Science

4 Big Reasons Why Valencia Is The City of Arts and Sciences

Valencia’s nod to the arts and sciences provides students with a comprehensive learning experience unlike any other. How does this city provide next level immersive learning opportunities and support young learner development?

aerial-view of valencia city or arts and sciences

Awaken the imagination

Students may think they’ve arrived into a scene from Star Trek, but the exceptional architecture of The City of Arts and Sciences by Santiago Calatrava is merely to whet the appetite as your school group embarks on an adventure of knowledge. Across the City, students can benefit from exploring a series of complexes that include the Oceanogràfic, The Palau de les Arts Reina Sofia, The Príncipe Felipe Science Museum, the Hemisfèric, and the Umbracle.

While Valencia is awash with cultural gems and excursions that suit cross-curricular purposes, the City of Arts and Sciences has a feast for the eyes, senses and mind all under one roof.

1. The Umbracle

The Umbracle Valencia

Students always like to arrive in style and turning up at the City of Arts and Sciences will be no different as groups enter via a landscaped walkway.

Effectively an outdoor art gallery, the Umbracle presents a park filled with Mediterranean plants and contemporary sculptures unique from the Valencian region. A mind-blowing start to the tour, students soon learn the complex delivers further treats for the senses.

2. The Hemisferic

The Hemisferic Valencia

A standout image from any Google search is the centre piece to the City of Arts and Sciences taking the shape of a giant eye. Reflected in the surrounding water pool, the building gives an illusion of a whole eye. This huge projection hall, featuring a 900 metre concave screen, provides students with a 3D and IMAX experience.

Various screenings throughout the day allow for teachers to choose an educational documentary suited to their learning outcomes and students’ needs. Simply standing in the Hemisfèric provides a lesson in complex design and the travel of sounds due to the planetarium’s unique shape.

3. The Oceanogràfic

The Oceanogràfic Valencia

A trip to Europe’s biggest aquarium is more than likely going to excite students no matter their age. Designed by Félix Candela, students will be immersed in an underwater world that studies over 500 species, including, dolphins, sharks, penguins, plus numerous wetland birds.

This oceanographic aquarium takes school groups on a journey through 7 different marine environments allowing young learners to explore specimens they would not otherwise have the chance to see within the confines of the classroom. Discover the genetic makeup of a walrus; ask questions about sea lions; and find out what environments seals are attracted to as students explore the highly informative area. Look out for new exhibitions and marvel at the intelligence of dolphins at the Dolphinarium.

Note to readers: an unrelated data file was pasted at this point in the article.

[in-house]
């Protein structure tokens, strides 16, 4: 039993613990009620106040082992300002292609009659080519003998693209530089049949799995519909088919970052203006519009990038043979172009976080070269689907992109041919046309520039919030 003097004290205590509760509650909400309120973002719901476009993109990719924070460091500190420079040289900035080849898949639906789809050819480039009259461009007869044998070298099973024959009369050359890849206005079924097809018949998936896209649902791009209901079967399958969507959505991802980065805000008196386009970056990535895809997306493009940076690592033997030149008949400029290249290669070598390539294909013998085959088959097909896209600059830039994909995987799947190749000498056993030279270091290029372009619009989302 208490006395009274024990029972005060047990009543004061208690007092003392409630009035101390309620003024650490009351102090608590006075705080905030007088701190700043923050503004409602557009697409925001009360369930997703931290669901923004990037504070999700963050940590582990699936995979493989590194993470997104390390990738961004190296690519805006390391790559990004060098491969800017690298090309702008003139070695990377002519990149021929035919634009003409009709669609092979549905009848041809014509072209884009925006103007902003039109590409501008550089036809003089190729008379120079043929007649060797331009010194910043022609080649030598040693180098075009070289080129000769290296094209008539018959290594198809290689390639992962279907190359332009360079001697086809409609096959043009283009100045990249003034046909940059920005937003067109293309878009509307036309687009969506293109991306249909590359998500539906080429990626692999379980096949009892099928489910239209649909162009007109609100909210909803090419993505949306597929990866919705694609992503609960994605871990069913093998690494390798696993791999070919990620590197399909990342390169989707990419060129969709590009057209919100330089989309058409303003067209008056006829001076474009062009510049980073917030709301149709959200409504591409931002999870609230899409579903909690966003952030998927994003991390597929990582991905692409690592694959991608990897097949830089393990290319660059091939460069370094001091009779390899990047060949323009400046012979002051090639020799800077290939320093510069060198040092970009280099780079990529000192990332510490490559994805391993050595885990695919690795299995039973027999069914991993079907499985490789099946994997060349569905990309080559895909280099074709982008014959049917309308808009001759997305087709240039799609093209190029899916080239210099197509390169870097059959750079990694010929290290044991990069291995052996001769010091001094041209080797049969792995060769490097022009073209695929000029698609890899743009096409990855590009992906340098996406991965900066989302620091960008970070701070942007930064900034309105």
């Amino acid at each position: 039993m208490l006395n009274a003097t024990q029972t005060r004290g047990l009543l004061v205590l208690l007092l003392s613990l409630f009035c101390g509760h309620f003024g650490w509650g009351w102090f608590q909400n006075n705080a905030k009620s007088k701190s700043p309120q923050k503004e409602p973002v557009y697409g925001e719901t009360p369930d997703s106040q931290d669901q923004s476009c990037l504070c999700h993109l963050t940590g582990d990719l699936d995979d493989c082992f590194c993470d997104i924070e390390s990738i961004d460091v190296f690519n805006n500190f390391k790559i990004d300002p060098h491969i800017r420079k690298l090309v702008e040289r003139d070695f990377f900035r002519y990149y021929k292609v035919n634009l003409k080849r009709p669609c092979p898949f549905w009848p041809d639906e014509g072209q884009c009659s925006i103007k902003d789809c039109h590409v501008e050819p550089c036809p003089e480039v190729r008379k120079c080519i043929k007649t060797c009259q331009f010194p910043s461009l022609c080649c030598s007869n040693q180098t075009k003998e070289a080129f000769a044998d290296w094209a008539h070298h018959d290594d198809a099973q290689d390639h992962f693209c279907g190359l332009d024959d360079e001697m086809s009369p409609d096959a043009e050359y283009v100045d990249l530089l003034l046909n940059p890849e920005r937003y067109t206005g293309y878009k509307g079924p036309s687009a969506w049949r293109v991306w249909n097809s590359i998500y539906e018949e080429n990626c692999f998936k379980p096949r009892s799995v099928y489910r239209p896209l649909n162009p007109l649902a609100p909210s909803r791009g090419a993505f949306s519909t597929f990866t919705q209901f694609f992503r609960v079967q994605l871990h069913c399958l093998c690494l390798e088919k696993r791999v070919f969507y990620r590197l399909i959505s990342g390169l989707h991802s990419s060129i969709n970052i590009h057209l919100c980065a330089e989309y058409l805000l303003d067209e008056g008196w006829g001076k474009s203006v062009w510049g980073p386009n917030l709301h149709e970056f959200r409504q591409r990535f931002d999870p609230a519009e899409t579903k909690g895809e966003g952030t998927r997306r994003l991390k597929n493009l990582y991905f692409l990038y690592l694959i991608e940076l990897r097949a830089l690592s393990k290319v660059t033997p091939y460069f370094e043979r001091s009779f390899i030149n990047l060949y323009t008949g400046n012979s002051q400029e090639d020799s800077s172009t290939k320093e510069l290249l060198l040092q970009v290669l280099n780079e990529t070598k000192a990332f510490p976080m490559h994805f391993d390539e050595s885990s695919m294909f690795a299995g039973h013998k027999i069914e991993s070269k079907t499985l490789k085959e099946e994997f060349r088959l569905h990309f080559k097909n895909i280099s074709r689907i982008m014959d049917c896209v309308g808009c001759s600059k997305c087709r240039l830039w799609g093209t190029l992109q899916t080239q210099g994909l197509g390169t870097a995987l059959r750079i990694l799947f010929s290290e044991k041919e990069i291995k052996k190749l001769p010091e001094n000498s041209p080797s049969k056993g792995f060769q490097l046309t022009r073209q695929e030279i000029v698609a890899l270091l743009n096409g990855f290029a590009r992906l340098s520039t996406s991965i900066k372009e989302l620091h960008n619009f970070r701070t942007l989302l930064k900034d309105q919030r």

4. The Príncipe Felipe Science Museum

The Science Museum Principe Felipe

Is it possible for a museum to be interactive and modern? Shatter the preconceived notions of stuffy museums with a visit to the Príncipe Felipe.

The outstanding building alone screams questions as to how architectural geniuses designed the structure in the form of a whale’s skeleton. Focusing on the evolution of life, students can interact with a host of exhibitions to discover more about themselves and how life has changed for communities over time. Study the sequencing of DNA or see how science itself has evolved over time through achieving ground-breaking discoveries.

Promoting science and technology, the museum effectively gets all involved through varied learning opportunities that share the same foundation – fun! A combination of scientific animations and activities allow students of all ages to access learning, while teachers are also supported with the option of workshops available.

City of Joy

Over time Valencia has seen its name evolve. During a period where the Muslim kingdoms in Spain saw the city tagged with various nicknames, one thing that has not changed are the endless opportunities to engage in purposeful learning. Whether it is a trip to the Bioparc, Central Market, Silk Exchange, or even Plaza de la Virgen, schools can engage students in a wealth of educational opportunities that improves knowledge, develops skills, promotes questioning, and delivers a varied learning experience.

The City of Arts and Sciences takes two steps further in delivering new learning in one location. Whether it is tapping into evolution, earth, or technology, students and teachers alike will love the wealth of opportunities available to all.


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